A resistor in this model is represented as a fluid coupling (or 'rotational dashpot'/viscous damper). It follows v=R*F or that achieving a certain velocity requires a higher force in case of larger R. The velocity in this model is not absolute - it is measured between the two ends of the fluid coupling.

A capacitor in this model follows v=(1/C)*int(F*dt), which can be re-written as F=C*dv/dt=C*a. This is Newton's F=m*a with C=m. It is tempting to interpret a capacitor as simply a moving or rotating mass, but this does not give the 'two terminals' necessary to connect capacitors in series or in parallel. Instead a model might be something like a planetary gearbox connected to a 'momentum wheel'. The wheel spins at the relative speed between the two inputs to the gearbox. These units can be connected in series and the resulting speed of each wheel will be a fraction of the input speed while torque will be transmitted throughout, as desired.

An inductor in this model follows v=I*dF/dt or F=(1/L)*int(v*dt)=(1/L)*x. The latter is Hooke's F=k*x with (1/L)=k. Thus a (torsional) spring is an appropriate analogue.

Connecting the spring to a mass (inductor to capacitor) intuitively shows that an oscillating system can be established. The linear version of this mechanical system is commonly used to explain inductor-capacitor circuits. The rotational version as described here can also handle DC voltages and series-to-parallel changes (such as buck or boost converter) with realistic components.


A symbolic comparison of the electrical (current-voltage), water (mass flow rate-pressure), and shaft (torque-velocity) models.

Alternative Models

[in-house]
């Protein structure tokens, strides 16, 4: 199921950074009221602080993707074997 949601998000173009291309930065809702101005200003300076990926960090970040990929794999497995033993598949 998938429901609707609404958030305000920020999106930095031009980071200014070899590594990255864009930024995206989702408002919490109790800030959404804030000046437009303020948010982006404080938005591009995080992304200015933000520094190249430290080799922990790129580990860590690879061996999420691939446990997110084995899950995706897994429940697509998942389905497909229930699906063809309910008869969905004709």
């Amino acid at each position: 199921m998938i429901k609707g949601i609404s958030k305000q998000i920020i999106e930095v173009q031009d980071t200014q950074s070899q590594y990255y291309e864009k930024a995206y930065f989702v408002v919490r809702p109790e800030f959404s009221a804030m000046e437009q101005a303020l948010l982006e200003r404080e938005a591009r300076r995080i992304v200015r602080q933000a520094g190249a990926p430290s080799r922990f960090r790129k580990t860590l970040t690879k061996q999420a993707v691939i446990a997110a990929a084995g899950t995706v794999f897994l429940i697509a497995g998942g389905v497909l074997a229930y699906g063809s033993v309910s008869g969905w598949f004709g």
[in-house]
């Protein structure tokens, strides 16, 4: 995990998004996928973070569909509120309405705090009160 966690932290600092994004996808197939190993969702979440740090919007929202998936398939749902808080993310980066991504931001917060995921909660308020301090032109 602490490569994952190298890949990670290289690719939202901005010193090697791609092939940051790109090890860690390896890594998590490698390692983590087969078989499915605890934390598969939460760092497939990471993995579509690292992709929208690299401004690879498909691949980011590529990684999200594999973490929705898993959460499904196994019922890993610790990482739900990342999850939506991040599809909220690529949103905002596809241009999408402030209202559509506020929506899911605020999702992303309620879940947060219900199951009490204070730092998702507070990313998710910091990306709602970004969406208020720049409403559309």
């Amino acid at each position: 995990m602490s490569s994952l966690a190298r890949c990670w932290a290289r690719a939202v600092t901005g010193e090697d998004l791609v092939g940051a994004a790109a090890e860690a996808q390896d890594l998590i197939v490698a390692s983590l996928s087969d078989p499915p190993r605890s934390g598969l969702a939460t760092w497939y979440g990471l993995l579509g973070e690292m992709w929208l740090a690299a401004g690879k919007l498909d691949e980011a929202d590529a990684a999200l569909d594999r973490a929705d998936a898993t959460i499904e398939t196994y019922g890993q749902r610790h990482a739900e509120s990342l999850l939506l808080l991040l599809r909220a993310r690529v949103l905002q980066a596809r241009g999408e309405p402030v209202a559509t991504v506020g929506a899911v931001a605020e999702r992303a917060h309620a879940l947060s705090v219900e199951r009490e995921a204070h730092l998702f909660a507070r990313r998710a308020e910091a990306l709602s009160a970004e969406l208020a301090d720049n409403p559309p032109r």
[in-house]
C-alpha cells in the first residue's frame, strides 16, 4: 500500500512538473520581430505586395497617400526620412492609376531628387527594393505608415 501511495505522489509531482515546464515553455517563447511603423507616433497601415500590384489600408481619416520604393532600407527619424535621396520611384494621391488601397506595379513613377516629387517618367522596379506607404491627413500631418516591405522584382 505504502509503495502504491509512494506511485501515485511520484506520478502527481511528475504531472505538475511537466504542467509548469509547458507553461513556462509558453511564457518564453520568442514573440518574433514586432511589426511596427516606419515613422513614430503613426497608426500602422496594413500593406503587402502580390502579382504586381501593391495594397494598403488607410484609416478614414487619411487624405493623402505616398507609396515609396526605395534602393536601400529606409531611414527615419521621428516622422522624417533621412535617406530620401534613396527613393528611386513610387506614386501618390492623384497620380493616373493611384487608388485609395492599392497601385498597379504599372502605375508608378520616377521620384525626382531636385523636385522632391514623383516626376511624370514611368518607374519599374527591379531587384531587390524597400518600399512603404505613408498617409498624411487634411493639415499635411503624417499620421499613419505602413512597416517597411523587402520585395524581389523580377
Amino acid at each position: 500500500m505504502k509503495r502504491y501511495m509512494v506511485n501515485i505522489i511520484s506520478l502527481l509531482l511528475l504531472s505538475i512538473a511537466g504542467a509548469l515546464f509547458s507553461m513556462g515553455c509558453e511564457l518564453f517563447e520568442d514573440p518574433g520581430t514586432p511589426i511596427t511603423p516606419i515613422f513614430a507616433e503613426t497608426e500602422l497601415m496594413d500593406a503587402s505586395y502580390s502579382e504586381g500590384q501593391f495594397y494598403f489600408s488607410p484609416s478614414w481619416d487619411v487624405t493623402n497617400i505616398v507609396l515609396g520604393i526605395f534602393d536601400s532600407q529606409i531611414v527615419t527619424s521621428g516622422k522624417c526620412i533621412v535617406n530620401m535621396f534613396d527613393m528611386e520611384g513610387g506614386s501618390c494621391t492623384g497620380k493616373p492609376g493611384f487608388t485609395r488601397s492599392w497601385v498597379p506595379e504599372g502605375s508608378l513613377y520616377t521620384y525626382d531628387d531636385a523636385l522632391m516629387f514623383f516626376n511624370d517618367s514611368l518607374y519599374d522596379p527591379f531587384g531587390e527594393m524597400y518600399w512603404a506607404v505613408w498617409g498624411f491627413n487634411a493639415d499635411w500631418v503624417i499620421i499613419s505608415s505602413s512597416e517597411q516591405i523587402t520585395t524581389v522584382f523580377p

The above models were chosen because they not only match the equations defining the three passive components, but also transfer mechanical energy in the same way as the electrical system. The pressure drop in a pipe and viscous friction in a fluid coupling both dissipate energy similar to the resistor. Diaphragm accumulators and rotating masses store energy similar to the capacitor, and long pipes and springs store energy similar to the inductor.

But all I have really done is replace I, V with other variables and the resulting equations happened to describe potentially practical devices. Instead of claiming that inductors are like springs, it's possible to say that resistors are like springs since V=R*I is quite like F=k*x, which we might rewrite as x=(1/k)*F to keep a consistent notion of series/parallel (since force is the analog to current as discussed above). So it is possible to represent a resistor circuit as a collection of springs, and vice versa. This analogy can be used to quickly analyze mechanical spring systems using knowledge from electrical circuits. But, using this mapping means that capacitors are represented as dampers (F=C*dx/dt=C*v) and inductors as unusual devices that increase the force as a function of time spent at a point. The overall scheme still conserves energy, but does not correspond to conventional notions of energy transfer or to easily constructed devices. Nonetheless for single-component systems, such as resistor/spring/thermal conductor/pipe networks, such analogies can simplify analysis by applying a common framework.